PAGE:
Recently our family attended an art show of two women painters, Ellen Litwiller and Angelique Benicio. Calling them “women painters” as opposed to simply, “painters” can elicit a whole conversation about noting that their gender makes them somehow different. Because do we ever say “men painters”?
It’s curious that when we think of a man who is successful we don’t usually say, “And he’s a father!” But regarding a successful woman, we say, “And she’s a mother!” A prolific male painter who is also a devoted father is remarkable. A woman painter, who is a devoted mother, is praised for the fact she does paint. We tend to see motherhood as “natural” and a woman who awkwardly holds a newborn to be odd. Either we underestimate men as fathers or overestimate women’s aptitude and inclination for parenting. Here we risk sweeping generalizations. When a family breaks apart, it is statistically more unusual for a mother to leave her children to be cared for full-time by their father than the other way around. But thankfully, our ideas about these roles are slowly changing.
They do not include the descriptor “women” to identify their work as being lesser or better than that of other painters, but it does, intentionally or not, highlight the complexity involved in their career arc.
But I call attention to these differences because the fact that these painters are women has dictated their journey. Litwiller and Benicio, who are part of a women painter collective, are working in collaboration to garner exposure. They do not include the descriptor “women” to identify their work as being lesser or better than that of other painters, but it does, intentionally or not, highlight the complexity involved in their career arc. They are, in fact, wildly talented and disciplined painters. They are special, though, because they are also mothers. And devoted ones, at that.
In order for them to find the block of hours for their work, they first created space in a garage, cordoned off from their children. This space is also sometimes metaphoric. Ellen tells me she created a sculpture from yarn while also watching her sons at the skate park. Hey, everybody in the family has needs and when there’s a will, Ellen finds the way. But family life is always the constant and not necessarily predictable or controlled. It is no small feat to organize the schedules of two adolescent boys, grocery shop, and be present to acknowledge successes and manage meltdowns. And then, in the limited time that is the school day, she pulls from somewhere deep within to create something else. But their work is also what saves them from the pressures of family life. The act of creating can be highly therapeutic.
Where the story of these two women painters connects to the rest of us is that their lives exemplify the creativity and discipline involved for all women to transcend motherhood in small and grand ways. As if motherhood is not a large enough role. But a woman’s life is an integration of identities—mother, wife, professional. And then when life at home becomes more challenging because a child has become ill, for example, a mother must rise to meet that challenge also. Some of us are fortunate to have support of a spouse, sibling or dear friend. But what mother, no matter how well supported, doesn’t feel the constant emotional and practical pull to meet the needs of our kids, maybe a partner, and of our own ambitions?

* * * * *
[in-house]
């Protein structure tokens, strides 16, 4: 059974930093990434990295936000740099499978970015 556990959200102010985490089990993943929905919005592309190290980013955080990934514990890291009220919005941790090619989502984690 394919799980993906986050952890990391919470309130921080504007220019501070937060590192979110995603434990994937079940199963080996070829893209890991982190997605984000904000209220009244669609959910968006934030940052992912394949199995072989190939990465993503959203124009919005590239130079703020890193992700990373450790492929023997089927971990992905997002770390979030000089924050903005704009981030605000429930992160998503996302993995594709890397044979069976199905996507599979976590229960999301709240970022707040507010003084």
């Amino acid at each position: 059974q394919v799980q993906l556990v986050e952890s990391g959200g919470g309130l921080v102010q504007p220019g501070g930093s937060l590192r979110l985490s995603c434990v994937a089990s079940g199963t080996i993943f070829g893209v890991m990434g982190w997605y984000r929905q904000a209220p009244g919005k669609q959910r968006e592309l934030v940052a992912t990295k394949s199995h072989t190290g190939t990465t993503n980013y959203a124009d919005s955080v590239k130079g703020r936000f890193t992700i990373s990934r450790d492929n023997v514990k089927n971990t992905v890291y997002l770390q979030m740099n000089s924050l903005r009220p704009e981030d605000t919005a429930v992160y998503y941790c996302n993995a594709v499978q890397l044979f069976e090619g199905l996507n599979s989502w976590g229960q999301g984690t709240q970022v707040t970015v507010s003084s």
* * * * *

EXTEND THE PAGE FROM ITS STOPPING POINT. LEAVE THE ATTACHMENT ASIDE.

Motherhood presents an ever-changing landscape. Just when a mother feels she’s got this thing down, it changes. When our children are very young, the needs require physical stamina. Later, mothering becomes increasingly more psychological, at times heartbreaking, as we witness our children suffer what life delivers. If the lack of sleep in those early years don’t get us, the anguish of teenage rebellion just might.
There are many mothers who never get the chance to fully explore their ambitions. Sometimes, their child’s needs are too great to allow much more personal exploration. Or, maybe a mother isn’t supported. Some women quietly find fulfillment or success in less public ways. Knowing that motherhood presents complexity, how can anyone judge a woman’s choices in parenting? One of our Behind The Wall mothers whose daughter lives with borderline personality disorder once said, “I know others judge my parenting because of my daughter’s behaviors.” But to those who are doing the judging, one should ask, “Do you even know what’s going on behind the walls of that home?” Mothers are humans who are figuring it all out as best they can. And when we have our own successes, it is downright remarkable. It is.
This post is our first that is not centered on addressing mental illness. But it is about mothers, who are often the primary advocates for a child who lives with any chronic illness. For this Mother’s Day, perhaps we should contemplate what one can do to support other mothers in their journey to integrate their many identities and to bend to meet the needs of those they love. One way is to respect the hard choices she has to make to meet the needs of her children and herself. And another is to celebrate the brilliant accomplishments of other mothers we know.
Thank you, Ellen and Angelique.
To learn more and view the portfolios of Ellen Litwiller and Angelique Benicio, please go to:
As always, your comments are welcome: